Blog Topic: Vaccines for Children

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Credit: San Antonio Metropolitan Health District

We believe that vaccinations are safe and effective in preventing disease in children. Not only do vaccinations prevent the child from developing a potential life-threatening disease, but they also prevent that child from spreading disease to friends and family members. Vaccinations are usually covered under health insurance plans, but are also federally funded, making them an affordable and easily accessible means of protecting a child. In the past, vaccines have reduced and even eliminated diseases that have affected other generations. Thus, by providing vaccinations to children, we not only protect them from diseases but we also contribute to the elimination of life-threatening diseases such as measles and polio.

The federal government currently has no role in recommending, approving, or enforcing policies that mandate vaccinations for children.  According to VaccineEthics.org, the federal government’s Department of Health and Human Services and its agencies – notably the Food and Drug Administration (FDA) and Centers for Disease Control and Prevention (CDC) – “licenses new vaccines for use in the U.S., provides recommendations on populations for whom specific vaccines should be administered, finances vaccines for uninsured or underinsured children, monitors vaccine safety, and promotes vaccination nationwide.”

Only state public health officials and state legislatures can make the decision to add a vaccine to a state’s required vaccination schedule. In order to add a vaccine requirement, it is currently necessary for the legislature to pass a bill signed by the governor, or for a health department to issue certain regulations. This can be a tedious process and also causes variability in which vaccinations are required from state to state and who is required to receive them.  For example, North Carolina requires that home-schooled children receive vaccinations, but all other 49 states do not require this. Also, some states require only measles and rubella vaccines while other states require the mumps, polio, and tetanus in addition to measles and rubella vaccines.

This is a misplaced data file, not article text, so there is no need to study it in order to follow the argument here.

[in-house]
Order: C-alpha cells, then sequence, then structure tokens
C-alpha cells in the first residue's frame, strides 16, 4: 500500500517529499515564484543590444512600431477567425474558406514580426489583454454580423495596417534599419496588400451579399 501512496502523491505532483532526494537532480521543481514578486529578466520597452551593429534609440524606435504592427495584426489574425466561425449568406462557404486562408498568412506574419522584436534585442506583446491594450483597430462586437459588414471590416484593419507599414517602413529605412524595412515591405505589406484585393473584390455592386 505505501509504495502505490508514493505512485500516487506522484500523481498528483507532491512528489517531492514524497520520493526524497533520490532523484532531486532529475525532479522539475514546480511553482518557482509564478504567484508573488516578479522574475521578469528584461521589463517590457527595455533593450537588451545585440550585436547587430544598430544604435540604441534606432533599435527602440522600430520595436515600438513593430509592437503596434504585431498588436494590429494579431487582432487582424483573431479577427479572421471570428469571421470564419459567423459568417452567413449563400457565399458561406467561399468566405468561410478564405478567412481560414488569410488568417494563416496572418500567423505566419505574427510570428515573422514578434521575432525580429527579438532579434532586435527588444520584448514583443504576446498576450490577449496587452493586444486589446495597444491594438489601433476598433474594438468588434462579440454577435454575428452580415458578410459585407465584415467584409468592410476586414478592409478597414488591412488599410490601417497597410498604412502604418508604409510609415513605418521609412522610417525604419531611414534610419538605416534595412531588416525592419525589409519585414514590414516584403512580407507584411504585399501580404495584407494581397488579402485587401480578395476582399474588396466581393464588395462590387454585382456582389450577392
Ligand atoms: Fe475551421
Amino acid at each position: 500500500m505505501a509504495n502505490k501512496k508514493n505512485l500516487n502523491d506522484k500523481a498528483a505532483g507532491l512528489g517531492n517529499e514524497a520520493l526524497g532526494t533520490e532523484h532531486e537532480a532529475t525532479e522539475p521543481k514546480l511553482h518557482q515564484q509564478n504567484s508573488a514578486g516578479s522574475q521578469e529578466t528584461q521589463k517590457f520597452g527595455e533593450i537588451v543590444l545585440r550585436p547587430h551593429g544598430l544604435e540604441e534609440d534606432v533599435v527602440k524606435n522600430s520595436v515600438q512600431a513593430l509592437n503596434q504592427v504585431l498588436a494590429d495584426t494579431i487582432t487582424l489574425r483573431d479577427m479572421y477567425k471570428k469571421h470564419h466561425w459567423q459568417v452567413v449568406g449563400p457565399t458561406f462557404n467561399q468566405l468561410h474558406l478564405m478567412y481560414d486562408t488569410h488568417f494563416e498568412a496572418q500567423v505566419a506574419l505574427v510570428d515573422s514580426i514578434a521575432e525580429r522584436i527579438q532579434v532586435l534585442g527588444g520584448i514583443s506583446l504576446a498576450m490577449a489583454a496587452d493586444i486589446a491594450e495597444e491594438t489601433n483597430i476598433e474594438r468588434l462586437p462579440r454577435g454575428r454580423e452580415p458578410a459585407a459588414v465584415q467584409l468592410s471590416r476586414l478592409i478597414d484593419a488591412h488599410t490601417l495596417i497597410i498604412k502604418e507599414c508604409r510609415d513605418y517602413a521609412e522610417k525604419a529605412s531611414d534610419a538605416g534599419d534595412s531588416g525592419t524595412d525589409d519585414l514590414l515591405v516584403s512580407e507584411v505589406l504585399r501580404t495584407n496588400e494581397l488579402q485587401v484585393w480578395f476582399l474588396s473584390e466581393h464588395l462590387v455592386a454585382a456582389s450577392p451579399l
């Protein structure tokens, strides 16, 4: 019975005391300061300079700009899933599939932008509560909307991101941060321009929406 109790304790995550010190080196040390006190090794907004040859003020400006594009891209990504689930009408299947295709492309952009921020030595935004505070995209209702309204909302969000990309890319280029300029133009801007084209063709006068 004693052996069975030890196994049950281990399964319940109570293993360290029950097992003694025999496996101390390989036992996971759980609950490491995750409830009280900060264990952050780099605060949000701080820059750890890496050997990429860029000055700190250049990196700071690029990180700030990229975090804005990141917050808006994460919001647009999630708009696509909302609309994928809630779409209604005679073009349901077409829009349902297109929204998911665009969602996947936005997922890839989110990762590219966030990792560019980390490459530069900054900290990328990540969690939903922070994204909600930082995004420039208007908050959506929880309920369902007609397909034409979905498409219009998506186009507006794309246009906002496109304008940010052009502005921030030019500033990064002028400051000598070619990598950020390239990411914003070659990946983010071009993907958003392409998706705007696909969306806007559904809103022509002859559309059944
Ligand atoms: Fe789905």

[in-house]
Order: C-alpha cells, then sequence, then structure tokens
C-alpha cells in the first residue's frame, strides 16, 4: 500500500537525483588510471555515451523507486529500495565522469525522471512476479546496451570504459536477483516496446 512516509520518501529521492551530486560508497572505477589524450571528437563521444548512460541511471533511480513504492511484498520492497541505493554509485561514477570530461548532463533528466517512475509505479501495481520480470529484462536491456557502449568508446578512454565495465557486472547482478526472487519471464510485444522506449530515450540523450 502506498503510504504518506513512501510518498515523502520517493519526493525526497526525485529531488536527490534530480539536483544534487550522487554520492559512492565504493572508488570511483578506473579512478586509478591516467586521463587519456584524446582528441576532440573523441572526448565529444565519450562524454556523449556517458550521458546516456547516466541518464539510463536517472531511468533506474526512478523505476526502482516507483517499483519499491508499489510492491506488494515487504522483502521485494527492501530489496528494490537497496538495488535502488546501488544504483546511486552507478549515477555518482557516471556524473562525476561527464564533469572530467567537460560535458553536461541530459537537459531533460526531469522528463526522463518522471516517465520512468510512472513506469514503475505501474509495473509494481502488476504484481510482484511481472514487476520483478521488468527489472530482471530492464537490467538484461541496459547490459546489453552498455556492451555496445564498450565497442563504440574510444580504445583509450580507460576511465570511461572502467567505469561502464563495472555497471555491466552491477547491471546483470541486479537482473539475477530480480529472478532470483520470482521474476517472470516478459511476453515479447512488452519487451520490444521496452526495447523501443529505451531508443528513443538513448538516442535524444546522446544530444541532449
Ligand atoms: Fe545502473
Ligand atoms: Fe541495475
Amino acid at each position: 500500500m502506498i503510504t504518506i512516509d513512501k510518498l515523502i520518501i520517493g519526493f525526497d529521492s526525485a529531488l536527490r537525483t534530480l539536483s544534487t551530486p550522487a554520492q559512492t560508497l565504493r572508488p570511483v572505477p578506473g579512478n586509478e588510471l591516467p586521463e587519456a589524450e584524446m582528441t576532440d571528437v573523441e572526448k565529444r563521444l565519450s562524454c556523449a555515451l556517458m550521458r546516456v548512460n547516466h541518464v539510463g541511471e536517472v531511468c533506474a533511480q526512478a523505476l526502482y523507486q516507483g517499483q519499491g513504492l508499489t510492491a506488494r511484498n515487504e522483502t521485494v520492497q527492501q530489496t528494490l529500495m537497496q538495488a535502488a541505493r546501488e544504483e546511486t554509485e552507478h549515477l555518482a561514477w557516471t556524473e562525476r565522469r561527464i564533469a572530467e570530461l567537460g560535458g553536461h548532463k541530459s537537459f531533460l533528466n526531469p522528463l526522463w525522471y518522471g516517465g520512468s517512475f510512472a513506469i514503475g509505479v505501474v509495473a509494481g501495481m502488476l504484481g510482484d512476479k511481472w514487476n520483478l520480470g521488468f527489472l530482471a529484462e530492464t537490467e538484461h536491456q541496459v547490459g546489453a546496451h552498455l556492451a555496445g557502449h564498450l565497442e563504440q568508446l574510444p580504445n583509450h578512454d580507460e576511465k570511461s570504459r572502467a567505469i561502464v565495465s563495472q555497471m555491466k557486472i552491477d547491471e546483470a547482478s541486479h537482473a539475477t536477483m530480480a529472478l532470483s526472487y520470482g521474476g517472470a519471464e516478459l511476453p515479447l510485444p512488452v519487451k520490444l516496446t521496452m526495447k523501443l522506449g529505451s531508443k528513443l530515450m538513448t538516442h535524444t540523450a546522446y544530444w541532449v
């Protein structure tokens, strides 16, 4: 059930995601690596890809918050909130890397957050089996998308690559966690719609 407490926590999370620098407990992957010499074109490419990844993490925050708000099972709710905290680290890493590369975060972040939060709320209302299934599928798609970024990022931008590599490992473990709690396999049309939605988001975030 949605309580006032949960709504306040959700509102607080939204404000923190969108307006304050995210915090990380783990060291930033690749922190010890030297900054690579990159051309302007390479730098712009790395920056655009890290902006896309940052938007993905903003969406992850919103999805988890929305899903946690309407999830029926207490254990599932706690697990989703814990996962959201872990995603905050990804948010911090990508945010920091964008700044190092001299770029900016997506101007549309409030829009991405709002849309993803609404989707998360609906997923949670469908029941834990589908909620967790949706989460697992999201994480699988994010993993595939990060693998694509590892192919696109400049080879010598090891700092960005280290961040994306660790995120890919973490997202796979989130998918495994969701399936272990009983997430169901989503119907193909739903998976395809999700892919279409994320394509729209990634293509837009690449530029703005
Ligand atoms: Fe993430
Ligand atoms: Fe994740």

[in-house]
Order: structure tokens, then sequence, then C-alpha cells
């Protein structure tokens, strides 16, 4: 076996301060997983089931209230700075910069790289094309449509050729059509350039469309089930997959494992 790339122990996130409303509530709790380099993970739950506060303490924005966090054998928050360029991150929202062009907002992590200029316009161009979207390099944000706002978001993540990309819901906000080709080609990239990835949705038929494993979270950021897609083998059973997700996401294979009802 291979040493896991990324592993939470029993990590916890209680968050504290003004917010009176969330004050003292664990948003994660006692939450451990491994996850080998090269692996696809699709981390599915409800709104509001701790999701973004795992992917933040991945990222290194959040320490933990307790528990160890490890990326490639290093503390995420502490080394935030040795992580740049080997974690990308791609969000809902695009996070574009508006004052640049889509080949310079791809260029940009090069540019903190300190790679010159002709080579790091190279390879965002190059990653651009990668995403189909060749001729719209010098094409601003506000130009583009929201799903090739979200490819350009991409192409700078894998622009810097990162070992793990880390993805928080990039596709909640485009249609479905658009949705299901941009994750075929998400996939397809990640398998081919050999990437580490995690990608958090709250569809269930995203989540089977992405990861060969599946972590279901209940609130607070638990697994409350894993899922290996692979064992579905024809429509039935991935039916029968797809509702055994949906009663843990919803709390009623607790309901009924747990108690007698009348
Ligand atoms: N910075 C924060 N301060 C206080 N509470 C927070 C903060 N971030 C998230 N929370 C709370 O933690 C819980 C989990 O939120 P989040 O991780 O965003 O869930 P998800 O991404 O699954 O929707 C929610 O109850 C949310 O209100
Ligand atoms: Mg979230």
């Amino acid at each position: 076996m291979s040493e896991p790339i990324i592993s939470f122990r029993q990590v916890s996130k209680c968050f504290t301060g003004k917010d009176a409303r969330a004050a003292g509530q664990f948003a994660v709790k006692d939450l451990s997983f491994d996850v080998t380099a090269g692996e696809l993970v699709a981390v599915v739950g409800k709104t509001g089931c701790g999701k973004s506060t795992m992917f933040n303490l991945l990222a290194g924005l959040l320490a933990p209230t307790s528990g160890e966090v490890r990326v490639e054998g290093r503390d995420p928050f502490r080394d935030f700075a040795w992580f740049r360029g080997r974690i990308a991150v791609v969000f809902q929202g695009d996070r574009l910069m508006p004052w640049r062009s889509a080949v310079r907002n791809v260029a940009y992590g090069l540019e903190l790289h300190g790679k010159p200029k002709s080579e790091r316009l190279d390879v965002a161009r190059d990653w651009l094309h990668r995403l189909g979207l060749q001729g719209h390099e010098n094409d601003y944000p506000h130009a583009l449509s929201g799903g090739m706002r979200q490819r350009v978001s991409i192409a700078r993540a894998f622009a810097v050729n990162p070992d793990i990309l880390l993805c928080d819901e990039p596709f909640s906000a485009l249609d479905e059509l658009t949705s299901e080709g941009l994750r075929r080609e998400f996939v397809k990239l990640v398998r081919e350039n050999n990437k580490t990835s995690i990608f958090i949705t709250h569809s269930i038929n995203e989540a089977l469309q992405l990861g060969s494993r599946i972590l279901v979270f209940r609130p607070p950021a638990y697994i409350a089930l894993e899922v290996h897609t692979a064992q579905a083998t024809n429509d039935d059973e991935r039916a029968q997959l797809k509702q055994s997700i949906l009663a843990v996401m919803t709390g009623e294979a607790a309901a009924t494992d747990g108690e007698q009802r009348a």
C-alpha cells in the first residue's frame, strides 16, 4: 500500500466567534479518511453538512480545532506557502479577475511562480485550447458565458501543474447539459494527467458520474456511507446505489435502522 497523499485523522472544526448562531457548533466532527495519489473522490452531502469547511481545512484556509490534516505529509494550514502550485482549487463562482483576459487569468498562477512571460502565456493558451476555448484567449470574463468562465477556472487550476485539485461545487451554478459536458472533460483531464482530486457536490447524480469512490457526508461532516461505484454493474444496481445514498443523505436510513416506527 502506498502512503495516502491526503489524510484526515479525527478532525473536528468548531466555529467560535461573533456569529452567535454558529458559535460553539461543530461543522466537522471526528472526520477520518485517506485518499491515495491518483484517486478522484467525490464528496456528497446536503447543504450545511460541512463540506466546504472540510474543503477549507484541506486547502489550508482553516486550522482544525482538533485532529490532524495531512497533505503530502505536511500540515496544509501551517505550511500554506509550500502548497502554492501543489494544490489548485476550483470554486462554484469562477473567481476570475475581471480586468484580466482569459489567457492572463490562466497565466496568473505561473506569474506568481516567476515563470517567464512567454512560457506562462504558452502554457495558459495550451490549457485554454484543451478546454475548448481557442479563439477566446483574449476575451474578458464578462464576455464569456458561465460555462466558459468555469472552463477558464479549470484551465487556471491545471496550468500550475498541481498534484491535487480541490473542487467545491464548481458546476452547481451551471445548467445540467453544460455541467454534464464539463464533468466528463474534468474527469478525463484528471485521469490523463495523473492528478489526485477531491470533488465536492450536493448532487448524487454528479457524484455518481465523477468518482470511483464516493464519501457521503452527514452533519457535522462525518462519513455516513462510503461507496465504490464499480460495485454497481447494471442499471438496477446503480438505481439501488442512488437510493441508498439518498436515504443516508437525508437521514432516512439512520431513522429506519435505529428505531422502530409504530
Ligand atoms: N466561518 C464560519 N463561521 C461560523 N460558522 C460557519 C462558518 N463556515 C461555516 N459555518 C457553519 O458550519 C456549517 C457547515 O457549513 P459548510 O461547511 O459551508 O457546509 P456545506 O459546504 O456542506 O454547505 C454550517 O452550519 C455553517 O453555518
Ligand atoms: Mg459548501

Another concern is while all 50 states require various school-entry vaccinations, many parents opt their children out for reasons other than medical causes. These reasons include religious and philosophical values, concerns the shots themselves could cause illness, and a belief that allowing children to get sick helps them to build a stronger immune system.  In response to this, Hannah Dreier says public health officials state that, “regardless of why parents choose not to vaccinate their children, the result is the same: an increased risk of an outbreak of whooping cough or other communicable diseases.” It is very easy for parents to opt out their children, because they simply have to sign a document claiming their child as exempt.  While state legislatures can approve a bill requiring parents to discuss vaccinations with a pediatrician or a school nurse before they can opt out, the federal government cannot.

We believe that the federal government should hold certain responsibility in regard to vaccinations, and we propose that the government enact a federal law that would create tighter restrictions on receiving exemptions. This federal law should also create a standardized list of the required immunizations that all children should receive, based on advice from a collection of medical professionals. Increasing immunization rates for children is critical to controlling the outbreak of diseases.

We hope to show our readers that it is necessary for children to receive vaccinations, and the government should enact a federal law to enforce these vaccinations because of the importance of immunizations for children.

Thanks to the following sources for information cited in this post:

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